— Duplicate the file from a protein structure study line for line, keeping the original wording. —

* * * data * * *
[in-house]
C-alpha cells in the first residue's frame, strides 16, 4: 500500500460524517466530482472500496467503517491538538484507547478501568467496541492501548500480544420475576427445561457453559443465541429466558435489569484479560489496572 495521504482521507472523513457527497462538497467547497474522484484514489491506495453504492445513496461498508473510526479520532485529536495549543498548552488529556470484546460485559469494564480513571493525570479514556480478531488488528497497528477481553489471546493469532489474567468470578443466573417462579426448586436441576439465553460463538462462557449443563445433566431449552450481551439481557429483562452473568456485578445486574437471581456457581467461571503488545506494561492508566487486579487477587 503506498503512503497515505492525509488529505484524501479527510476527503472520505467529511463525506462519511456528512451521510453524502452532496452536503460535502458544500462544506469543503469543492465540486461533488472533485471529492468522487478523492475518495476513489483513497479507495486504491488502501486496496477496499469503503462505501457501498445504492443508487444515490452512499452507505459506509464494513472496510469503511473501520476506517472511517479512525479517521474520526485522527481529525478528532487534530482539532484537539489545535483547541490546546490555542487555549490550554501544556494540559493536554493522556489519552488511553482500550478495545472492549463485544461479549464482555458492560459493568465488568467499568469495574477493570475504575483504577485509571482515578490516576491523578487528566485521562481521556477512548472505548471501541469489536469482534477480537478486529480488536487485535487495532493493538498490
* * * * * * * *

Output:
[in-house]
C-alpha cells in the first residue's frame, strides 16, 4: 500500500460524517466530482472500496467503517491538538484507547478501568467496541492501548500480544420475576427445561457453559443465541429466558435489569484479560489496572 495521504482521507472523513457527497462538497467547497474522484484514489491506495453504492445513496461498508473510526479520532485529536495549543498548552488529556470484546460485559469494564480513571493525570479514556480478531488488528497497528477481553489471546493469532489474567468470578443466573417462579426448586436441576439465553460463538462462557449443563445433566431449552450481551439481557429483562452473568456485578445486574437471581456457581467461571503488545506494561492508566487486579487477587 503506498503512503497515505492525509488529505484524501479527510476527503472520505467529511463525506462519511456528512451521510453524502452532496452536503460535502458544500462544506469543503469543492465540486461533488472533485471529492468522487478523492475518495476513489483513497479507495486504491488502501486496496477496499469503503462505501457501498445504492443508487444515490452512499452507505459506509464494513472496510469503511473501520476506517472511517479512525479517521474520526485522527481529525478528532487534530482539532484537539489545535483547541490546546490555542487555549490550554501544556494540559493536554493522556489519552488511553482500550478495545472492549463485544461479549464482555458492560459493568465488568467499568469495574477493570475504575483504577485509571482515578490516576491523578487528566485521562481521556477512548472505548471501541469489536469482534477480537478486529480488536487485535487495532493493538498490